The Guardian of Gotham's Gardens

New York City Commissioner for Parks and Recreation Adrian Benepe preserves and protects the 28,000 acres that offer residents a refuge from urban life.

On January 24, 2002, New York City Mayor Michael Bloomberg phoned Adrian Benepe ’81J and asked him to take charge of the largest and most complex urban parks system in the world.

Exactly 100 days after taking office, Benepe performs his job as New York City’s commissioner of parks and recreation with such savoir faire that it seems as if he’s spent his life preparing for it (and in many ways he has). Riding up to the Bronx to preside over the opening of the newly renovated Poe Park, Benepe inspects his territory along the way. “I can’t drive down any block without seeing something I’m responsible for,” he says. Using his cell phone as a two-way radio, he calls in reports to the department: the flower beds in the medians on Malcolm X Boulevard are filled with litter and the tree pits are overgrown with weeds. He reminds the person on the other end to make sure that the weeding doesn’t disturb the daffodils. Last year, as Manhattan borough commissioner for parks, Benepe helped conceive the Daffodil Project—for which city residents planted 1.5 million yellow daffodils across the city to serve as a perennial tribute to the victims of September 11.

Benepe, who reports to Deputy Mayor Patricia E. Harris, is now one of the city’s highest ranking officials, ultimately responsible for 28,000 acres of parkland, fourteen miles of beaches, all public pools, playgrounds, stadiums, and recreational facilities. He oversees the maintenance of historic houses, statues, monuments, and all plant and animal life in the parks. At its peak in the summer, the department employs about 10,000 people, and its annual budget exceeds $190 million, plus $150 million for capital projects. The event in Poe Park is just one of Benepe’s endless obligations. Whether it’s appearing at the first opera of the summer season in Central Park, a press conference about the West Nile Virus, or the kickoff for the Readings in the Parks program, Benepe is the department’s most visible representative—giving remarks, offering support, answering questions, fostering partnerships. While such public engagements take up much of his time, he’s just as busy behind the scenes, hammering out short- and long-term goals and laying out plans for improvements to his vast domain.

Benepe is never without his cell phone, pager, and chain cutter—which he uses to clip down illegal advertising signs in the parks. On the ride back from Poe Park, he is again surveying his turf for things amiss. Nothing makes him cringe more than the sight of graffiti, which he says “isn’t—and never has been—art.” He says the decline of the parks in the seventies and eighties began with graffiti, broken bottles, and litter—and then escalated to crime far worse. “It’s a sign that no one is in control,” he says. There’s no place for it in the parks. We want our parks to be an oasis.”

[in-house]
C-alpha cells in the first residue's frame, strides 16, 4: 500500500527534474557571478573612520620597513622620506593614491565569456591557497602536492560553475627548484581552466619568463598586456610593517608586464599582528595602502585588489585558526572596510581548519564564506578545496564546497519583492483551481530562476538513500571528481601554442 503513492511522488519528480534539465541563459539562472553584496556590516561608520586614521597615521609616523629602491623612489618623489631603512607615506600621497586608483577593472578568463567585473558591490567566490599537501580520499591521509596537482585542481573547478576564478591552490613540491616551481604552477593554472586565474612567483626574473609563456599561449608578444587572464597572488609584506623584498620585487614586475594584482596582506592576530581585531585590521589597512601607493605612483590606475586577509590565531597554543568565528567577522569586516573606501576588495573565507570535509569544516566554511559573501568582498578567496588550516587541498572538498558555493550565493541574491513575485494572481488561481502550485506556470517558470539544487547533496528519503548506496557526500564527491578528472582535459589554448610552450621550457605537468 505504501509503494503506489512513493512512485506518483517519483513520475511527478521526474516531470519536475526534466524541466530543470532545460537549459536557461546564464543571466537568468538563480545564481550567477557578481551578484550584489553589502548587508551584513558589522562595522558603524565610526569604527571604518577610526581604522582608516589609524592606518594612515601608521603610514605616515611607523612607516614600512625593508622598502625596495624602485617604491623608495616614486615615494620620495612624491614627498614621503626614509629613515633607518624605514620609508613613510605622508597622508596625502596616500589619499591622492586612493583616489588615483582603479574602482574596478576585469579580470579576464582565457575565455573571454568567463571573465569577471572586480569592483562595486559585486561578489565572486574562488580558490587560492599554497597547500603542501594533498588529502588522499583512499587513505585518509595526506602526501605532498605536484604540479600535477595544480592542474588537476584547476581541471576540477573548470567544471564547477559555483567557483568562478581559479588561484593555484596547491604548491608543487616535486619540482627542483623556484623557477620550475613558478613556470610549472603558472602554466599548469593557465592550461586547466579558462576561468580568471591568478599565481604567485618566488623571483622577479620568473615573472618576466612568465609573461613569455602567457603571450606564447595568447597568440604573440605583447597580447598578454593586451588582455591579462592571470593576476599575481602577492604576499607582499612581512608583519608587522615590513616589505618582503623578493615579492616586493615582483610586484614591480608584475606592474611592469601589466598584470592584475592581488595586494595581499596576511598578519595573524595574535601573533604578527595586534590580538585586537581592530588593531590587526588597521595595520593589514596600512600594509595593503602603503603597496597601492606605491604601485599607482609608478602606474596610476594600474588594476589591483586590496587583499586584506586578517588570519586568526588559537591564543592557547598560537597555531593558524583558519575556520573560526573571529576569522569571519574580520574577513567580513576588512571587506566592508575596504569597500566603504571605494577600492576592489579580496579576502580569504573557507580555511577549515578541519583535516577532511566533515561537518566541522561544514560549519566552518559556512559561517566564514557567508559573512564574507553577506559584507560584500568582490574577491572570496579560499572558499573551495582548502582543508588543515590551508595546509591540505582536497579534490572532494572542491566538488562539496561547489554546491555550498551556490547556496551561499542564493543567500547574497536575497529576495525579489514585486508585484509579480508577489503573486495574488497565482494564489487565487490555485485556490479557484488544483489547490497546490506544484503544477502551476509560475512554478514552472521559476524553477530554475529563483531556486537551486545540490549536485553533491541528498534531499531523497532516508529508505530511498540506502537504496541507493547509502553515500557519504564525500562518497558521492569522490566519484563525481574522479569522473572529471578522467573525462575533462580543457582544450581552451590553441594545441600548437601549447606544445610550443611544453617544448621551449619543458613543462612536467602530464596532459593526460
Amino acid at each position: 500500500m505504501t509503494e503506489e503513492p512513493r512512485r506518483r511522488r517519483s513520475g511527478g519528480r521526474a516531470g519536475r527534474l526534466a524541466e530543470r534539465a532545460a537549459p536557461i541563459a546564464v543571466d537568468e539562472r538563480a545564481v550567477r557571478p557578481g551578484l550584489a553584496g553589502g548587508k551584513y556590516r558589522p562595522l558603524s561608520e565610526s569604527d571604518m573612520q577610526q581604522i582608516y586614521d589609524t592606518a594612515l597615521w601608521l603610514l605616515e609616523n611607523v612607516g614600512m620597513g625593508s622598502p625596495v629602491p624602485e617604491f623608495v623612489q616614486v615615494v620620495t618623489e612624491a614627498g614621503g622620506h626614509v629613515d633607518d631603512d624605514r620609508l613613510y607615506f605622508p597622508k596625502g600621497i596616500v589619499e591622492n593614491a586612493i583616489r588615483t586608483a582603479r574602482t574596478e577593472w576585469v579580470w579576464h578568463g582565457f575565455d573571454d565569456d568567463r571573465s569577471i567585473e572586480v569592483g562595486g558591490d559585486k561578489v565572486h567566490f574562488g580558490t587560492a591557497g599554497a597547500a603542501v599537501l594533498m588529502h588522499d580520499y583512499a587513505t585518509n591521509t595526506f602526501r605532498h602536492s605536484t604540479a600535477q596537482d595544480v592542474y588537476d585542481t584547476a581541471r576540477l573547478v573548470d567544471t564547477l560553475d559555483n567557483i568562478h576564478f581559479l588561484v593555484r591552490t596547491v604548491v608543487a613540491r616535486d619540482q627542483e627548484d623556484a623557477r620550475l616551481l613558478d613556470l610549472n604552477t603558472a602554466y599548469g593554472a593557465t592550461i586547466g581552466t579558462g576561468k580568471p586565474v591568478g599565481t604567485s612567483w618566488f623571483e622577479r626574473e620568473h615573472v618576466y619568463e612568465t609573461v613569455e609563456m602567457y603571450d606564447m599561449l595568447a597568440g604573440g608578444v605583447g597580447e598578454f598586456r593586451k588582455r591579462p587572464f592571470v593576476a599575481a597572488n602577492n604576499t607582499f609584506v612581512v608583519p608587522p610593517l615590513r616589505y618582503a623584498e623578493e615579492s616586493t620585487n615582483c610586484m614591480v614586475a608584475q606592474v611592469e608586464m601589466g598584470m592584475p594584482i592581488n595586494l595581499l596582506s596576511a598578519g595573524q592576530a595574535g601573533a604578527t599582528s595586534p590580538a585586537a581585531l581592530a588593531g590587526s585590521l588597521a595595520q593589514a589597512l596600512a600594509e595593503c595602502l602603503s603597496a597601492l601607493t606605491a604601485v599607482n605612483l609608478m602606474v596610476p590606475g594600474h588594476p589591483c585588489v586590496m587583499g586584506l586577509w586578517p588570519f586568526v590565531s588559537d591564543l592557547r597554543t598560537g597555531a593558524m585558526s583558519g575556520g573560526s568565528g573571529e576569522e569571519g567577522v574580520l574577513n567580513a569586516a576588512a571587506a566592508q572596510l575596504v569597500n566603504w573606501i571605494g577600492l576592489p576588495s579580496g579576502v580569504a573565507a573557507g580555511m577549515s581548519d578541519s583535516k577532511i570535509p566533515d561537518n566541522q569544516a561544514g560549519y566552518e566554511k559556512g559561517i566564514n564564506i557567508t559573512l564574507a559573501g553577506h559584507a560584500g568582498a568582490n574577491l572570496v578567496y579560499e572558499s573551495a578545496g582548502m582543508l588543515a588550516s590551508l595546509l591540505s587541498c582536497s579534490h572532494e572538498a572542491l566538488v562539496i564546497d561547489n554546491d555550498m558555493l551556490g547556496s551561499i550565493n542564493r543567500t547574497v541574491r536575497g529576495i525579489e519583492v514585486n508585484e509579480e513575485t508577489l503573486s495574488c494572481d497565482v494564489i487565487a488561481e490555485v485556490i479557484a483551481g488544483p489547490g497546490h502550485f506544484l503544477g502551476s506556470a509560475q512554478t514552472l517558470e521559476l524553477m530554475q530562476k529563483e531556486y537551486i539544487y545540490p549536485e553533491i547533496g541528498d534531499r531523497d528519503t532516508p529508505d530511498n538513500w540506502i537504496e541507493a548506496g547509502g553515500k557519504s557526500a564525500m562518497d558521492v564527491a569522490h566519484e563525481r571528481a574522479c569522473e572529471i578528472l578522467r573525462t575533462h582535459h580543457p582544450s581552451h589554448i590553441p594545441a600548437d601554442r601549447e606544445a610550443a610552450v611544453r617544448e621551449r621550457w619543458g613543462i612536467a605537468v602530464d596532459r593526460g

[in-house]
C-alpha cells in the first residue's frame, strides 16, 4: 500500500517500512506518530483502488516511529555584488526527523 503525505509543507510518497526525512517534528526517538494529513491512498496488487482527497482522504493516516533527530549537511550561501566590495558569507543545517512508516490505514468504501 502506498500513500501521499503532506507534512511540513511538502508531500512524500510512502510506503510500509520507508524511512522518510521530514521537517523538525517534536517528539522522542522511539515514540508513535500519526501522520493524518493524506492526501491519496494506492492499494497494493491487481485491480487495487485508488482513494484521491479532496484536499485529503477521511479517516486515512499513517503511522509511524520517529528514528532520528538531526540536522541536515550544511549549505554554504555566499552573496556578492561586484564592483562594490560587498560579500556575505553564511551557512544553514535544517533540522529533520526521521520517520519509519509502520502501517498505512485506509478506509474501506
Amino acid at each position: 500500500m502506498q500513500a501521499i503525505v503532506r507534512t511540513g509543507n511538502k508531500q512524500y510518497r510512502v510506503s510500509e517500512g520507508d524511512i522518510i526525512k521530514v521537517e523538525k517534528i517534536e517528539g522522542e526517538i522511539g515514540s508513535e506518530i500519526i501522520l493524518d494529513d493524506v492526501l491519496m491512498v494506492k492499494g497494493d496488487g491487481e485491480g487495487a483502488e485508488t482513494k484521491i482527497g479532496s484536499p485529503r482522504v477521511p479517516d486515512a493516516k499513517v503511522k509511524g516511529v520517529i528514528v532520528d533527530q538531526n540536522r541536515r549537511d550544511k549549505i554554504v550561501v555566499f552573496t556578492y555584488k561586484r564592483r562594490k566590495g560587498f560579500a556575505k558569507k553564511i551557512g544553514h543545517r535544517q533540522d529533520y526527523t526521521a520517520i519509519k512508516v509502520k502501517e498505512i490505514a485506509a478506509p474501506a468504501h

Benepe is June celebrating opening day for the city's public pools at Halmilton fish pool on Manhattan's Lower East Side

Benepe says that his most ambitious goal is to provide everyone in his department with horticultural training—from entry-level workers to senior management. “The legacy I’m looking for is not grandiose,” he says. “It’s sort of a simple concept. I’d really like the parks to have a much better standard for horticulture and caring for growing things. Every parks worker should be a gardener in practice.”

Just last month Benepe got his hands dirty along with a group of parks employees at a seminar on planting techniques in Morningside Park, according to Douglas Robinson, former president and board member of the advocacy group Friends of Morningside Park. “Adrian hasn’t lost touch with the grassroots folks or grassroots issues,” says Robinson. “Some people rise to the top and forget, but he hasn’t forgotten.”

Robinson recalls an Earth Day celebration in Morningside Park when Benepe was still Manhattan borough commissioner. “We were waiting for the commissioner at the time, Henry Stern, to arrive, when suddenly Adrian takes off his walkie-talkie, climbs up a cliff in the back of the pond, and starts pulling out weeds and removing trash. It’s very hard to get up there, and the parks staff hadn’t done it, but instead of telling them to do it, he just did it.” Besides Benepe’s hands-on approach, Robinson says he’s impressed with the commissioner’s intimate knowledge of the various parks issues and his advocacy on behalf of all parks workers, many of whom he knows by name.

From the commissioner’s office on the third floor of the Central Park Arsenal, a historic ivy-covered brick building inside the park near 64th and Fifth, Benepe has an unusual New York City view. “I’m rarely at my desk,” he says, sitting on a sofa that faces two bird feeders outside the window.

His office is decorated with photos of his family and of him with various city officials. One print is displayed but not yet framed—Benepe and the Rolling Stones at a recent event in Van Cortland Park. “To me, they’re the greatest rock and roll band of all time,” he says.

This particular morning, however, Chopin plays softly in the background as Benepe assesses his schedule. From his computer comes a bubbling sound, a SpongeBob SquarePants screensaver. (SpongeBob is a Nickelodeon cartoon character and a favorite of Benepe’s eleven-year-old son, Erik. He also has a fifteen-year-old son, Alex.) Benepe’s secretary, Myra Sylman, hands him the latest issue of New York magazine opened to the “Scene” section, featuring a picture of him and his longtime friend and uptown neighbor, Ruth Westheimer, at a benefit for the Horticultural Society of New York. Benepe has become a familiar presence in the local media, just one indication of the affection New Yorkers have for the man they identify with one of their most treasured urban resources—green space.